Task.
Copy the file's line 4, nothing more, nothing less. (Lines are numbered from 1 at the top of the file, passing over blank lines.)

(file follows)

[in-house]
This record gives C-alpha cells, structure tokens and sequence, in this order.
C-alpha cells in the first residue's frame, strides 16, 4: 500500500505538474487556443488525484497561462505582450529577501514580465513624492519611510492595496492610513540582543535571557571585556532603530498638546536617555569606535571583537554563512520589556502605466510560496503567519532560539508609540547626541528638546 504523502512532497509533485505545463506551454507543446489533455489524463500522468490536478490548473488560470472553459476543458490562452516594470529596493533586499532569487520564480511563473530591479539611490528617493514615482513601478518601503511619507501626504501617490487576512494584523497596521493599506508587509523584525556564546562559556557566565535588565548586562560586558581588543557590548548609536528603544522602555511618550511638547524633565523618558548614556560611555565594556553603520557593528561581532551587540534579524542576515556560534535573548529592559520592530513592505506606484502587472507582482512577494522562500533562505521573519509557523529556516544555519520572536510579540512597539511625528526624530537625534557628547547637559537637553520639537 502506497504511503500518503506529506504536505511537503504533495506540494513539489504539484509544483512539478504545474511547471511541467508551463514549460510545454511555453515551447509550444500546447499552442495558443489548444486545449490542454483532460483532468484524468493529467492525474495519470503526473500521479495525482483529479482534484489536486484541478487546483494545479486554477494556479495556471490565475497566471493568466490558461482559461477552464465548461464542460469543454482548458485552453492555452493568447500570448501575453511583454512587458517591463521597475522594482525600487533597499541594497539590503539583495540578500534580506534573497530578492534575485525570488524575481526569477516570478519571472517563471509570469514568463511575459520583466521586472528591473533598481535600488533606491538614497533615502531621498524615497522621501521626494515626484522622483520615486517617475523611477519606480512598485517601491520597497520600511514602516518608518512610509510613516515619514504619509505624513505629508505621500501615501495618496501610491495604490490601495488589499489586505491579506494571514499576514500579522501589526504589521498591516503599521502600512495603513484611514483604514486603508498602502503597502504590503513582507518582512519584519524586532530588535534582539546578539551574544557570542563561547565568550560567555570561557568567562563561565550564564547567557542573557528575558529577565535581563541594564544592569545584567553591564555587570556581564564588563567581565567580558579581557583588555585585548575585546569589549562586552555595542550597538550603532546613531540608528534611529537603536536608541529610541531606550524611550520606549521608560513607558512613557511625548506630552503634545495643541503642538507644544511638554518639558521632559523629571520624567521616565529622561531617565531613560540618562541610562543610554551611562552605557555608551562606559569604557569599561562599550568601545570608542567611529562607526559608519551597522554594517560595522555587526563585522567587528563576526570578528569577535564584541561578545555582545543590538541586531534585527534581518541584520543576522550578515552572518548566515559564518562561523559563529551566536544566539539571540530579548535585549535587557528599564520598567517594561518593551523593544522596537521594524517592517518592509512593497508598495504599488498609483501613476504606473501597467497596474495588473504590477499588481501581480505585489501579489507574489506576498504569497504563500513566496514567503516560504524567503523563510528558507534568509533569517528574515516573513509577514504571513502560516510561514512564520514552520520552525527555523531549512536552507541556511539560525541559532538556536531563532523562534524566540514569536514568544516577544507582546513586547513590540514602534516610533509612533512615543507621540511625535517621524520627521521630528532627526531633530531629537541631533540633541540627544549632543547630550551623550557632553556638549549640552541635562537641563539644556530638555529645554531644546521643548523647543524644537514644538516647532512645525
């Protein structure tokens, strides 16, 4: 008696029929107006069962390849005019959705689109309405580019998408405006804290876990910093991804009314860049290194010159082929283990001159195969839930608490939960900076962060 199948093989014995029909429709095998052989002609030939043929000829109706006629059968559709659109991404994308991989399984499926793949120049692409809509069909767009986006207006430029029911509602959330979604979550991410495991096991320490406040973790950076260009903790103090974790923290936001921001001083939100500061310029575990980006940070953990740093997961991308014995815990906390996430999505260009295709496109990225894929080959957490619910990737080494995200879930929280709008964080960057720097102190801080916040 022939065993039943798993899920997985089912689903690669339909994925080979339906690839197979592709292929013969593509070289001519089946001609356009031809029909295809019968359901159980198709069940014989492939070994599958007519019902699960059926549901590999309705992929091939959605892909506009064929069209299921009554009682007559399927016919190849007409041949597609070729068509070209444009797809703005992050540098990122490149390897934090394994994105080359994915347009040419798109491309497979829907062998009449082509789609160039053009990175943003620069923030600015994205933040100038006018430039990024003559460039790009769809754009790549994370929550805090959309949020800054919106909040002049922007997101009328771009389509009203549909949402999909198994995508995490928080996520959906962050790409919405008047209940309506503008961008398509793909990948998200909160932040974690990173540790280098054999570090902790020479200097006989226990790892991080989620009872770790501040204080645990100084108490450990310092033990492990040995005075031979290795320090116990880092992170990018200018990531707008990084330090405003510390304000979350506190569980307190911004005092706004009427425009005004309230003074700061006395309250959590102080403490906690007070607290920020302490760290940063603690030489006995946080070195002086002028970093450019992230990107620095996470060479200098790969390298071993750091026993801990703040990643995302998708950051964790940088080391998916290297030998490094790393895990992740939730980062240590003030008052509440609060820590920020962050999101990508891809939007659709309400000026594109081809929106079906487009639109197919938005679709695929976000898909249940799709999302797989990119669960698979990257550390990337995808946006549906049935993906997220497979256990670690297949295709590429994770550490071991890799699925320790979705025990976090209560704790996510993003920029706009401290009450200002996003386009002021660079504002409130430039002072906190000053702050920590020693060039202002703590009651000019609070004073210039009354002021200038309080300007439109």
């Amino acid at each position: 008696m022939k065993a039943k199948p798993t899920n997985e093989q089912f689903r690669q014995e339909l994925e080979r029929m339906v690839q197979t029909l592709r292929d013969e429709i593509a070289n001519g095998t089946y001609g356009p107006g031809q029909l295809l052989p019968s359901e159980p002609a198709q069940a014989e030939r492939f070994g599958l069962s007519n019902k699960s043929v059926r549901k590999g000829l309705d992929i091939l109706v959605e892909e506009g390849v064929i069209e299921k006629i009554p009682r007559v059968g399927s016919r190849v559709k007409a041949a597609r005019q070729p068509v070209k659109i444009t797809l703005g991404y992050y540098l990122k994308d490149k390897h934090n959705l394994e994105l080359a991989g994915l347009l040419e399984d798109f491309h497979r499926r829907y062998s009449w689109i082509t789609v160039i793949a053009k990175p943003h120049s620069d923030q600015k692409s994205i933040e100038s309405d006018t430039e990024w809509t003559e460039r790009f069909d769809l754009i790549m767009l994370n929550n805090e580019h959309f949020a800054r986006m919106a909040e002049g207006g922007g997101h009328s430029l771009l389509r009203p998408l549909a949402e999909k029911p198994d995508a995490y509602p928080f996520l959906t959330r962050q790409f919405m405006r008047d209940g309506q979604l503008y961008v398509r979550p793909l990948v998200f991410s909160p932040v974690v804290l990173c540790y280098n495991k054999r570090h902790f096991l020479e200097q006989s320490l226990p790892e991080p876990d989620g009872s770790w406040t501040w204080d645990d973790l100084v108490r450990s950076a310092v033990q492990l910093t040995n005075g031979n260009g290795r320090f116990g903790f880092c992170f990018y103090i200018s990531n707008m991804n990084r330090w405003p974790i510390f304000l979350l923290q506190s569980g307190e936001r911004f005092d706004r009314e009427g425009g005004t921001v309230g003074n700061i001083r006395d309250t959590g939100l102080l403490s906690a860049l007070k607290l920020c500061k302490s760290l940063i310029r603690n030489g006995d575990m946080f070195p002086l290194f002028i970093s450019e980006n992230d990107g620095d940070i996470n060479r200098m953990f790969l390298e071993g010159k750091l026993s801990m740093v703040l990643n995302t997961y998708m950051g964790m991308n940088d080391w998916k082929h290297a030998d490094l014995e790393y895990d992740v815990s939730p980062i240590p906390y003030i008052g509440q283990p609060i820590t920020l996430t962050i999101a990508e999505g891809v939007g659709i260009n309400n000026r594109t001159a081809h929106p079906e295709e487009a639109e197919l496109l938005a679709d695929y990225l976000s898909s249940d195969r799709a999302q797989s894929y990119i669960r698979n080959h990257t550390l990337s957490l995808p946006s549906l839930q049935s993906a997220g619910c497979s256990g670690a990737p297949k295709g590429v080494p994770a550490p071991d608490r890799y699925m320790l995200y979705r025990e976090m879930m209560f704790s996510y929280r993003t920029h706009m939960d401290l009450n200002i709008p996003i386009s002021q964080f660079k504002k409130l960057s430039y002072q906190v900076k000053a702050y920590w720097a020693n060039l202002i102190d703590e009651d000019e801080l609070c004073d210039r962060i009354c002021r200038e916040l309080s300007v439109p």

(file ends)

């Protein structure tokens, strides 16, 4: 008696029929107006069962390849005019959705689109309405580019998408405006804290876990910093991804009314860049290194010159082929283990001159195969839930608490939960900076962060 199948093989014995029909429709095998052989002609030939043929000829109706006629059968559709659109991404994308991989399984499926793949120049692409809509069909767009986006207006430029029911509602959330979604979550991410495991096991320490406040973790950076260009903790103090974790923290936001921001001083939100500061310029575990980006940070953990740093997961991308014995815990906390996430999505260009295709496109990225894929080959957490619910990737080494995200879930929280709008964080960057720097102190801080916040 022939065993039943798993899920997985089912689903690669339909994925080979339906690839197979592709292929013969593509070289001519089946001609356009031809029909295809019968359901159980198709069940014989492939070994599958007519019902699960059926549901590999309705992929091939959605892909506009064929069209299921009554009682007559399927016919190849007409041949597609070729068509070209444009797809703005992050540098990122490149390897934090394994994105080359994915347009040419798109491309497979829907062998009449082509789609160039053009990175943003620069923030600015994205933040100038006018430039990024003559460039790009769809754009790549994370929550805090959309949020800054919106909040002049922007997101009328771009389509009203549909949402999909198994995508995490928080996520959906962050790409919405008047209940309506503008961008398509793909990948998200909160932040974690990173540790280098054999570090902790020479200097006989226990790892991080989620009872770790501040204080645990100084108490450990310092033990492990040995005075031979290795320090116990880092992170990018200018990531707008990084330090405003510390304000979350506190569980307190911004005092706004009427425009005004309230003074700061006395309250959590102080403490906690007070607290920020302490760290940063603690030489006995946080070195002086002028970093450019992230990107620095996470060479200098790969390298071993750091026993801990703040990643995302998708950051964790940088080391998916290297030998490094790393895990992740939730980062240590003030008052509440609060820590920020962050999101990508891809939007659709309400000026594109081809929106079906487009639109197919938005679709695929976000898909249940799709999302797989990119669960698979990257550390990337995808946006549906049935993906997220497979256990670690297949295709590429994770550490071991890799699925320790979705025990976090209560704790996510993003920029706009401290009450200002996003386009002021660079504002409130430039002072906190000053702050920590020693060039202002703590009651000019609070004073210039009354002021200038309080300007439109």